Tuesday night in Arizona, Major League Baseball conducted its first-ever public experiment with the expanded video review we heard about last summer. I watched the game, and took notes and stuff.
Before I share those with you, an aside ... While I appreciate that MLB is using the Arizona Fall League as a Guinea pig, this only whets my appetite. Why can't they do something like this every year? Why not experiment with mound heights, and strike zones, and pitch clocks, and three-ball walks and orange baseballs and anything else that ever flitted through or across Charlie Finley's fertile mind?
Well, I actually know the answer: the Arizona Fall League is a training ground, not a test bed for wacky rules and such. Which is why I will recommend, once more, that Major League Baseball subsidize one of the many independent leagues, with that money buying the right to try out some of the aforementioned schemes. Also, some unaforementioned schemes.
Aside concluded. About Tuesday night ...
There were four challenges, which included three close plays at first base and a trapped ball in the outfield that nobody in the ballpark thought was actually caught; that play was challenged by the manager only, it seems, as a test of the system. In practice during the real games next year, the managers will presumably have a limited number of challenges. But in these games, they can challenge whatever they like. And for testing purposes, the more the better.
The four challenges:
- In the top of the second, C.J. Cron slapped a grounder up the middle. Second baseman Jacob Wilson ranged far afield, came up with the ball, and threw to first from short center field. With my naked eye, I thought Cron beat the throw. The umpire thought Cron was out. Next, the manager challenged the call. Plate umpire Hal Gibson took a few steps away from his usual position, and was immediately given a headset by someone who works for Baseball. Fifteen seconds later, Gibson took off the headset and informed the first-base umpire, who made an out signal for everyone to see.
- Basically the same thing happened in the top of the fourth. Tyler Collins led off with a grounder to the first baseman, who fumbled the ball before throwing to the covering pitcher. The throw was obviously in time, but there was some question about whether the pitcher brushed the bag with his foot. This time it was more like 20 seconds before Gibson took off the headset, and this time both umpires signaled the out.
One interesting thing, which I probably missed the first time: To announce to the world that he wanted help, Gibson looked toward the press box and drew a rectangle in the air with his index fingers. We might be seeing a lot of imaginary rectangles next summer.
- ln the top of the fifth, Matt Skole shot a liner into left field, where Tim Wheeler came up well short of making the catch. But as a test of the system, the manager went ahead and issued the challenge. Gibson made his rectangle, wore the headset for 20 seconds, and signaled safe.
- In the bottom of the eighth, Dustin Garneau grounded one to Skole at third base, and Skole's throw to first base was scooped in good order by Cron. But it was close and it seemed that Cron's foot might have come off the base. For the fourth time in four tries, though, the initial call was on the money. Or close enough, anyway; the replays we saw at home really weren't conclusive.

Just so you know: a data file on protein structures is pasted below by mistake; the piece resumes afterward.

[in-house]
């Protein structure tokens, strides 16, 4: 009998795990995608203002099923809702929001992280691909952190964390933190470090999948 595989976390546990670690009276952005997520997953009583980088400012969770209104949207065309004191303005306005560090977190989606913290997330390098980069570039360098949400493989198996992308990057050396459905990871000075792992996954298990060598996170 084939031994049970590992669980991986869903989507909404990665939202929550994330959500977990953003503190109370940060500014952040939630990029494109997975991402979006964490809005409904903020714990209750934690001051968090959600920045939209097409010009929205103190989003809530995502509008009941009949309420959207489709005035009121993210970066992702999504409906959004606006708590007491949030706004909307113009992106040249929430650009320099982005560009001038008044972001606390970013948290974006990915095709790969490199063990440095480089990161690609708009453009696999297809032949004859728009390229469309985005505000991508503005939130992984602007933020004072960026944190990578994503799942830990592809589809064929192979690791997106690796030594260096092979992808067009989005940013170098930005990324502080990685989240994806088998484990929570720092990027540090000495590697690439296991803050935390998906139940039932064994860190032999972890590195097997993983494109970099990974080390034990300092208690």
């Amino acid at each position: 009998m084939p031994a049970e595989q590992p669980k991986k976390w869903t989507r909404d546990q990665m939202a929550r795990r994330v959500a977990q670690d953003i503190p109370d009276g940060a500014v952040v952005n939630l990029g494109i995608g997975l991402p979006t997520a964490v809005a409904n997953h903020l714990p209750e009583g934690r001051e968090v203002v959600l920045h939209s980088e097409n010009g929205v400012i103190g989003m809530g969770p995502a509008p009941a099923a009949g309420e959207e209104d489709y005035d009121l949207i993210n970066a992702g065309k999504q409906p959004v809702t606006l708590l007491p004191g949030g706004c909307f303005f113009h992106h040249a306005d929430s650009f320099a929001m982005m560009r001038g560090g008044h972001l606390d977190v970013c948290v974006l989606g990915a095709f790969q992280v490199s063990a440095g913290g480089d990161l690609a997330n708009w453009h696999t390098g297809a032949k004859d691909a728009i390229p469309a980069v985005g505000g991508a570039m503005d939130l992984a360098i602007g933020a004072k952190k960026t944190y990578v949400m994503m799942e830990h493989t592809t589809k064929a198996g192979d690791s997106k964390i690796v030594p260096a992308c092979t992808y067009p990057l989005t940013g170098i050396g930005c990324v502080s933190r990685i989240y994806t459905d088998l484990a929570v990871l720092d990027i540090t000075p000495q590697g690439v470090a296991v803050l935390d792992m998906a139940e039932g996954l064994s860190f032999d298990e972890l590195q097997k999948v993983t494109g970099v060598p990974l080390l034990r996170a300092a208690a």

So how much time did the challenges add to this particular game? The times between the initial calls and the next pitches were 1:28, 1:43, 1:38, and 2:23. By comparison, the usual break between unchallenged out and the next pitch was approximately 30 seconds. So the average "extra" time was 80 seconds; in this game, the four reviews added roughly five minutes to the game time.
One argument you've probably heard -- and an argument I've made at least once -- is that when considering how much time you're adding to the games with more video review, you have to also account for how much time won't be wasted by managers running onto the field and screaming at umpires.
Well, yes. But. But most games do not include a long argument. Also, an argument between the manager and the umpire can be entertaining, while watching an umpire wear a headset isn't entertaining at all. Well, it was entertaining Tuesday night. Because it was a novelty. But I'm sure that sight will get old real fast when it's happening three or four or more times in every game. This is essentially dead time, and the fundamental "problem" isn't the time of the games, but rather the pace of the games. And there's no way to keep expanded video review from slowing the pace.
I think we've all decided this is a tradeoff worth making. I agree, especially after seeing how quickly the new system can work. But there were four challenges in this game, and there might be six or more in a lot of the real games, as the managers are slated to get at least three challenges apiece. So now we're looking at something like eight extra minutes per game. Which is substantial.
But even if you can't do anything about the pace, you can do something about the time. It's really simple. Once MLB has a good handle on the number of challenges, they can start selling 30-second commercial spots during the challenges. If there are six of those per game, just cut the commercial breaks between half-innings by 30 seconds in the middle of the game, six times. Boom. You've not lost any ad revenues, but you've shortened the now-lengthened games by three minutes. More to the point, you've excised three minutes of dead time.
That's my take, anyway. After one whole game. Progress!